Systemic lupus erythematosus

Systemic lupus erythematosus (SLE), or “lupus,” is a long-term autoimmune illness. In lupus, the body's immune system that normally protects from infection and disease, turns haywire and causes inflammation and damage to the body's cells and organs.

Last Updated: February 21, 2024

Lupus develops among people who inherited the tendency for the disease and are exposed to certain triggers, such as sunlight, fluctuating or excess hormones, medications, infections, pregnancy, and stress.

In the Philippines, lupus occurs in around 30 to 50 per 100,000 people. Around 9 in 10 adults living with lupus are women. The symptoms usually start when they are between 20-40 years old. SLE can also affect men, the elderly, and even children. It is more widespread than most people think.

SLE can present itself in different ways and, like thumbprints, no two patients are exactly the same. It can be very mild, or bad enough to cause hospitalization. It may even lead to death, especially if left untreated.

Lupus can involve any organ of the body, most frequently the skin, muscles, bones and joints, blood, and the kidneys. The more common symptoms of lupus include the following:

  • Unexplained fatigue, weight loss, or fever
  • Different kinds of rashes, most typical is seen across the cheeks and bridge of the nose after sun exposure, the malar or “butterfly” rash
  • Excessive hair loss and even balding
  • Mouth sores that may be painful or painless
  • Achy or swollen joints and muscles
  • Shortness of breath
  • Pale skin
  • Fingers that turn white/blue with cold exposure
  • Leg edema and frothy urine
  • Convulsions
  • Behavioral and mood changes

There is no single test that can tell us a person has SLE. All the signs and symptoms and the results of several laboratory tests that demonstrate the presence of inflammation in different organs and the presence of autoantibodies in the blood are considered.

Similar to other long-term autoimmune conditions, medications have to be maintained to control inflammation and prevent damage in the body. Anti- inflammatory medicines (non-steroidal and/or corticosteroids), disease-modifying anti-rheumatic drugs (hydroxychloroquine, methotrexate, azathioprine, mycophenolate, cyclophosphamide, and/or cyclosporin) and medicines to manage other concomitant diseases are prescribed. The treatment depends on the predominant manifestation of the disease, individual characteristics of patients, and their preferences and resources. Use of these medicines have to be closely coordinated with one’s rheumatologist if SLE is diagnosed. Sun protection, stress management, good hygiene, healthy eating, sleep, and physical activity form a crucial part of the daily treatment.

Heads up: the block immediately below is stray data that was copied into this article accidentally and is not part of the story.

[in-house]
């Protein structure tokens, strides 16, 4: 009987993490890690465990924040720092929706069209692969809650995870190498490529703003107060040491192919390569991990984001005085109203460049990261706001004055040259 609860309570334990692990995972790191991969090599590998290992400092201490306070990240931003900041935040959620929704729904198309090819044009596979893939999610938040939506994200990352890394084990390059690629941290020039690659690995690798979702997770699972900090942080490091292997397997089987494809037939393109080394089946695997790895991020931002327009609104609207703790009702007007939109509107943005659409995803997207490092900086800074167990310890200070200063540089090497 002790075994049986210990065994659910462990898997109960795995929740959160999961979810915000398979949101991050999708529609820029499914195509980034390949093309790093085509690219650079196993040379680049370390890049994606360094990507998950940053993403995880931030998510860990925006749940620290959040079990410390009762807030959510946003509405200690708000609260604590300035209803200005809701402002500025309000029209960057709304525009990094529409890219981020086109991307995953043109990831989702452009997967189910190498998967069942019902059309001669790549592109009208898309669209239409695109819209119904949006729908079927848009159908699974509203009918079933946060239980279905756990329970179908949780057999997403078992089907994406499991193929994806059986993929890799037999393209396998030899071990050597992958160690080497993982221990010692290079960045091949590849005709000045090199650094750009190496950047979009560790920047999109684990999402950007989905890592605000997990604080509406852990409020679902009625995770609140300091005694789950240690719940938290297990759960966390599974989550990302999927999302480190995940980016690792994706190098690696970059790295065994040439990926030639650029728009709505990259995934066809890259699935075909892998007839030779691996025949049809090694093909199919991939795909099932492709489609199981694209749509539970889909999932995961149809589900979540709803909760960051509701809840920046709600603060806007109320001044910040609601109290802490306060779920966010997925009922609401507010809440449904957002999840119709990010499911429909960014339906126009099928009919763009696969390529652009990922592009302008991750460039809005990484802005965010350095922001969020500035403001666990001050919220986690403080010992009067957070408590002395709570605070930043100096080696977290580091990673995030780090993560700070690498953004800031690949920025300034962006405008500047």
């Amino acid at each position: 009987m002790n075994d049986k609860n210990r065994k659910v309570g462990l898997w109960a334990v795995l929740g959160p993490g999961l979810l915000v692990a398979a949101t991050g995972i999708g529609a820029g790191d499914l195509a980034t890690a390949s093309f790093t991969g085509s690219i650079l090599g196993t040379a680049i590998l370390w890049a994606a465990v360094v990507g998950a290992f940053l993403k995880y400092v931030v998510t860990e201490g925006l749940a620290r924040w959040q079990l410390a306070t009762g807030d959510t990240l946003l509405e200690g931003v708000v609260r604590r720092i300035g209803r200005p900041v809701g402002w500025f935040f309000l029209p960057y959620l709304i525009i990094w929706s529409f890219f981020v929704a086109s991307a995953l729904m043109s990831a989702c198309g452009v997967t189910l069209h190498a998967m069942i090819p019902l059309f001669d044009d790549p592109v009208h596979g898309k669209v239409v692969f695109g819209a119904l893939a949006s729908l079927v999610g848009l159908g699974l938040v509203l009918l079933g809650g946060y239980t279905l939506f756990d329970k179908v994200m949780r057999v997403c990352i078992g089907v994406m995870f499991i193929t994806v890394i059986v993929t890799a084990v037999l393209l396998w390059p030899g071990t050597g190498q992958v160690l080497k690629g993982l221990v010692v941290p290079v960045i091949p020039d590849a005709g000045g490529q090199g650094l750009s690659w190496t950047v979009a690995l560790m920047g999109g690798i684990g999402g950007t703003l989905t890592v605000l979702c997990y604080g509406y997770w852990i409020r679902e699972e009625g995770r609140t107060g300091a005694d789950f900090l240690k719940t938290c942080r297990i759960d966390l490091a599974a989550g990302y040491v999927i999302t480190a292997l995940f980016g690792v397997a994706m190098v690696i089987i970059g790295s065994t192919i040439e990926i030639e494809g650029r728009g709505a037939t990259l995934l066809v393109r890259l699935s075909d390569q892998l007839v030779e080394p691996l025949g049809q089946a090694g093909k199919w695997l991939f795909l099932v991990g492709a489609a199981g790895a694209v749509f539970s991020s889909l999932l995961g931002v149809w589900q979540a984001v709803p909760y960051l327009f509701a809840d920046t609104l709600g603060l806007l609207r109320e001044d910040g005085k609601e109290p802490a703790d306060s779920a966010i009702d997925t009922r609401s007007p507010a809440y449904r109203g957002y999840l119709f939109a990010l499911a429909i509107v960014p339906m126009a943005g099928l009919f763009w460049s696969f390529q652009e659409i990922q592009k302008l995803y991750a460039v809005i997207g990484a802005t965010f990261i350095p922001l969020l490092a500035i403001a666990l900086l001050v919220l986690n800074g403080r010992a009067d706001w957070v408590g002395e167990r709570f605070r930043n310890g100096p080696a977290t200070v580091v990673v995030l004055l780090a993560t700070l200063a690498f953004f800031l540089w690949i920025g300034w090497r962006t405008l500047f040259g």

People living with lupus can keep their disease under control, prevent complications, and live well. The following are important reminders:

  • Protect the skin from sun exposure during the day using sunblock, clothes, hat, umbrella, or other shades even when the sun’s rays are not intense.
  • Maintain calcium and vitamin D supplements.
  • Take medications and report for doctor’s consultation regularly as scheduled even when feeling well.
  • Be aware of symptoms of disease flare and seek medical help when they occur. Understand their triggers and keep them at bay with best efforts.
  • Maintain healthy sleep, food, leisure, and balanced physical activities and relaxation.

References

https://www.rheumatology.org/Portals/0/Files/Lupus-Fact-Sheet.pdf

https://www.uptodate.com/contents/clinical-manifestations-and-diagnosis-of-systemic-lupus-erythematosus-in-adults?search=systemic%20lupus%20erythematosus&source=search_result&selectedTitle=1~150&usage_type=default&display_rank=1

Last Updated: February 21, 2024